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Multifrequency echo sounder operation

In cooperation with the Institute of Marine Research in Norway, we have developed an echo sounder system capable of discriminating between different fish species.

Recent research has shown that simultaneous use of several discrete echo sounder frequencies (multifrequency) not only improves fish stock estimates, but can also be used to identify species. This is because each specie has a unique acoustic frequency response. This new and growing understanding greatly improves the value of hydroacoustics to obtain information about marine resources.

Scientists at the Institute of Marine Research, Norway, have shown that different species of zooplankton and fish can be identified based on multifrequency acoustics.

In the future, databases of 'acoustic signatures' for the different commercially interesting fish species will be established and we are already developing echo sounders that can take this information into practical use.

- Single frequency echo sounders have traditionally been used to locate fish resources and to determine their size, both at population and individual level. With the high exploitation rate on limited fish resources seen internationally, selective fishing has become a major topic in fisheries management. Our goal is to provide echo sounders for the international fishing fleet being capable of both species identification and accurate size estimation. Sustainable exploitation of our fisheries resources is dependent on this information and any instrument being capable of providing such information will be a success. Our development of fishery research systems can help the industry as a whole, says Frank Reier Knudsen, fishery research scientist at Kongsberg Maritime.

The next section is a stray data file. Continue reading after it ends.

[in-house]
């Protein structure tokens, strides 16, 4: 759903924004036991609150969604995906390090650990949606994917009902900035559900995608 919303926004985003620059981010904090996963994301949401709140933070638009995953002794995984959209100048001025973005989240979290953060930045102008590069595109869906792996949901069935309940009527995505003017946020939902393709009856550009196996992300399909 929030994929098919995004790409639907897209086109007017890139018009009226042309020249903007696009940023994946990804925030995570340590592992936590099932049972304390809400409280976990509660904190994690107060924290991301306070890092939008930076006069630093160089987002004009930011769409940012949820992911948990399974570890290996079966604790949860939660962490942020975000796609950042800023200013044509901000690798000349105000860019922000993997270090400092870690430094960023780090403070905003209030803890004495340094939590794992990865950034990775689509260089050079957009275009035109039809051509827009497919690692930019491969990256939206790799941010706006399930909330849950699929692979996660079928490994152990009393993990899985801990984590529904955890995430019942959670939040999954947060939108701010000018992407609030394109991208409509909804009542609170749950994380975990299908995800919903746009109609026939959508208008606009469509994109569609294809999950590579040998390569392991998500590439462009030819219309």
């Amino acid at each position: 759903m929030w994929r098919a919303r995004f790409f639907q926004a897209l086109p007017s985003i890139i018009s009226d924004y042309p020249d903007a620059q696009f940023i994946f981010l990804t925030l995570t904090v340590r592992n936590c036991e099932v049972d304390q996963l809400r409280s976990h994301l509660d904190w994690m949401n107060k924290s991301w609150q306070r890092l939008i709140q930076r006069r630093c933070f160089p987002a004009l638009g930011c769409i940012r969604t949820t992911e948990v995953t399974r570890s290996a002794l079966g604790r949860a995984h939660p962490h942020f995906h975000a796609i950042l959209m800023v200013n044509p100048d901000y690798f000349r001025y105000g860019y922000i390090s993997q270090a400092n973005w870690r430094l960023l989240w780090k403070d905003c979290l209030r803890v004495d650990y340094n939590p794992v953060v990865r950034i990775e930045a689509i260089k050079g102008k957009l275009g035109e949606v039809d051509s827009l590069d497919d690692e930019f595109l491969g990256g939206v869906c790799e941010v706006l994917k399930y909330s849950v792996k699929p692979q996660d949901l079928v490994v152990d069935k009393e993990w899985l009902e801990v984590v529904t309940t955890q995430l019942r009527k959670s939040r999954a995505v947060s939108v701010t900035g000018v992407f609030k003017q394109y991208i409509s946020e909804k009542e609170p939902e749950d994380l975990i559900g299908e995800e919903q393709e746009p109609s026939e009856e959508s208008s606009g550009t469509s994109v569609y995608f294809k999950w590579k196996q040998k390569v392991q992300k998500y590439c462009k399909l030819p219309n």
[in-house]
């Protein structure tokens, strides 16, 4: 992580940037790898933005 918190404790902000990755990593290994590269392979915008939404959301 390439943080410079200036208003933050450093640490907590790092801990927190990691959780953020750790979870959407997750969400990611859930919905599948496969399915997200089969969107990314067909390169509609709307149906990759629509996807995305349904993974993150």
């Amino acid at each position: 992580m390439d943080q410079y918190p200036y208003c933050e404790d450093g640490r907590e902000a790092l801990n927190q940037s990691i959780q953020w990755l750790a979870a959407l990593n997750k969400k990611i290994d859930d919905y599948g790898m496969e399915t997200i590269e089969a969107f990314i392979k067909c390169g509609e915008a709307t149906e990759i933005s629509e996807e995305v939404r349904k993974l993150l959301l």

Echogram examples:


The echogram below shows schools of mackerel. These are observed using frequencies 18, 38, 70, 120, 200 kHz on a Simrad EK60 scientific echo sounder.

The schools of mackerel can be seen in the left part of the echogram. It is clear that the echo from the schools becomes stronger with increase in frequency. This response is unique to mackerel and can be used to discriminate mackerel from other fish species.



The echograms on this page show a recording of a layer of krill using 18, 38, 70, 120 and 120 kHz. As opposed to the mackerel, the strongest echo from krill is obtained at 70 kHz. The frequency responses of mackerel and krill are clearly different and can be used to identify and discriminate these species.

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